Just in the way these things happen, over the past year our booklist has in a rather serendipitous way focussed on books about women (or maybe it was just because this was what the library had available for us! )

We followed the career of the actress Judi Dench, now known as a ‘National Treasure’. Then we read Poisonwood Bible by B Kingsolver, the fictitious yet harrowing trials and tribulations of the wife and daughters of an evangelical Baptist missionary from the USA in the Belgian Congo during the civil uprisings of 1959. This was followed by Singled Out by V Nicholson, which followed the lives of several women who had no option but to remain single after the loss of their menfolk in the First World War. The Prime of Miss Jean Brodie by Muriel Sparke was a novel on a similar theme. Some of you may have seen Maggie Smith’s wonderful portrayal of her in the movie.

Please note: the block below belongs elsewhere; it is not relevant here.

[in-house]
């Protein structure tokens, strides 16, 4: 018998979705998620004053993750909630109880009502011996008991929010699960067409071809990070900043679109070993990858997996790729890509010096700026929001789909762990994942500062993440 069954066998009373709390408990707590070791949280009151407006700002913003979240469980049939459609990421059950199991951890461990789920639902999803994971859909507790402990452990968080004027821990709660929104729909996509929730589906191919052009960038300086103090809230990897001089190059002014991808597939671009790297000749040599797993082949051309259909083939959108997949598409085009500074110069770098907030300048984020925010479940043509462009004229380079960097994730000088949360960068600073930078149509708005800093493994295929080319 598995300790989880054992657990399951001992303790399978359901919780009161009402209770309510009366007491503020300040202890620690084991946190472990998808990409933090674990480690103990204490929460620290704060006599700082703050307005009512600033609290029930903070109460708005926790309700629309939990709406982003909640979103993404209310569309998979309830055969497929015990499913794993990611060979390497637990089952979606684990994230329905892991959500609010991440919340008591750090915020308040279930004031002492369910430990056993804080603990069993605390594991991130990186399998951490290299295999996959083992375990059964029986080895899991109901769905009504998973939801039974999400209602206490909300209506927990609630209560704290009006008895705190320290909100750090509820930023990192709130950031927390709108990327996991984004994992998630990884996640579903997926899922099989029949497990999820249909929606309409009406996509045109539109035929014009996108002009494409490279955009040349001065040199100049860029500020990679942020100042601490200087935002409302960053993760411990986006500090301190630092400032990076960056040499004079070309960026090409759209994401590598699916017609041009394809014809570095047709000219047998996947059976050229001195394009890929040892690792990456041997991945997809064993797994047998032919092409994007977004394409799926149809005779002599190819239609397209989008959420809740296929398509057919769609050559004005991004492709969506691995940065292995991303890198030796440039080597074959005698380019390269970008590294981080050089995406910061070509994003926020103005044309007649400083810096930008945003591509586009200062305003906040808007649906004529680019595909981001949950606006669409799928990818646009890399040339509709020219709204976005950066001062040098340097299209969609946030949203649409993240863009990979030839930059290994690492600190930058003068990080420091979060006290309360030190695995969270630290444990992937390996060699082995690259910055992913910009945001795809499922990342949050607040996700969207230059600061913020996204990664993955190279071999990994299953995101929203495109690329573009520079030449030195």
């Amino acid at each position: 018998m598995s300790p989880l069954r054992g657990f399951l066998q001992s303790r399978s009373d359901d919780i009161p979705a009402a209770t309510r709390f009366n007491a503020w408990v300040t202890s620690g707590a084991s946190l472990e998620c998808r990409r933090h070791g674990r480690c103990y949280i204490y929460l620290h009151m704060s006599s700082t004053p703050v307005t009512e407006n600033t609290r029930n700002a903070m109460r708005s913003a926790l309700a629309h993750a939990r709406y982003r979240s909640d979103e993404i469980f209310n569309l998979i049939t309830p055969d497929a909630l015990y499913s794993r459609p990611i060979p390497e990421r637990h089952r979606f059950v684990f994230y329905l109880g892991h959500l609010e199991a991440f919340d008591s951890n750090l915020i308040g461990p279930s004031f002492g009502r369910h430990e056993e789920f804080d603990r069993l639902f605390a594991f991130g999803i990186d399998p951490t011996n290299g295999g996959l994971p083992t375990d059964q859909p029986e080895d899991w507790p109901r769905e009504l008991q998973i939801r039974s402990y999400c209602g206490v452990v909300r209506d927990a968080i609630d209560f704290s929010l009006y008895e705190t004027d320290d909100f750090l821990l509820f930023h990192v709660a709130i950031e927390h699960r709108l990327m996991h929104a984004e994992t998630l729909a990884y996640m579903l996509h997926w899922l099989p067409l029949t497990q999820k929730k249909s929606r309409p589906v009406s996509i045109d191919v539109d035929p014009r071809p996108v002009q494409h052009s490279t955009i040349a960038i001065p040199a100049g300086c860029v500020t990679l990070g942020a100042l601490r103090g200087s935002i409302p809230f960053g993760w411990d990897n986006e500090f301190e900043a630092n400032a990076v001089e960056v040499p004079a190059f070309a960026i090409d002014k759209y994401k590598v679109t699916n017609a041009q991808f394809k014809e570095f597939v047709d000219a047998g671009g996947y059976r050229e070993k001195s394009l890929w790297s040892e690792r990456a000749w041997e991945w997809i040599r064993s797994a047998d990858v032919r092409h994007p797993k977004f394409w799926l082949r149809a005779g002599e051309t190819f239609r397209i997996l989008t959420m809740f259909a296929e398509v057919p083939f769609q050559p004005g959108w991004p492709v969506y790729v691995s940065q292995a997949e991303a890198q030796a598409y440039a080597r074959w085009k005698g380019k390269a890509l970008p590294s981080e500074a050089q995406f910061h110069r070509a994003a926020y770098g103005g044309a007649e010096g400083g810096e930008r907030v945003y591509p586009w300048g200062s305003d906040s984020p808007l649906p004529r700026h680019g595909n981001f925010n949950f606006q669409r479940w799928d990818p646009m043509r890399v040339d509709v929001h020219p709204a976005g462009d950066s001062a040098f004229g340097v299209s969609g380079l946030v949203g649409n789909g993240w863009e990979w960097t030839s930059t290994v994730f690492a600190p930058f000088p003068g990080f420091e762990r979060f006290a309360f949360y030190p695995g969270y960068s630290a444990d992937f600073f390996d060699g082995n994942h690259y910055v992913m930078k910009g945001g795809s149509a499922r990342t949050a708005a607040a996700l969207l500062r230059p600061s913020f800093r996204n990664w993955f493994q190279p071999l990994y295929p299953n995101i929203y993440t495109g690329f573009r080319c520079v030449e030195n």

Still looking at books about women, Too Many Mothers by the actress Roberta Taylor was about early life in a big East End extended family headed by a wonderful matriarch of a grandmother. Then we had Still Alice by Lisa Genova, this was about Alice’s gradual and gruelling decline into Alzheimer's disease. Good Wives? was another of the books about how women manage to adapt to their circumstances. Margaret Forster took as her premise the ‘to obey’ that women, but not men, used to have to promise in the marriage ceremony. She contrasted the very different experiences of Mary Livingstone, wife of David, Fanny Stevenson, wife of Robert Louis, and Jenny Lee, wife of Aneurin Bevan with her own opinions about 'obeying' and an account of her own marriage to Hunter Davies.

One more, the Taming of the Queen, by Philippa Gregory is the story of Katherine Parr, the sixth wife of Henry V111. A very interesting book about the plots and intrigue in the court as 'Kateryn' strives to survive and keep her head whilst others around her are losing theirs.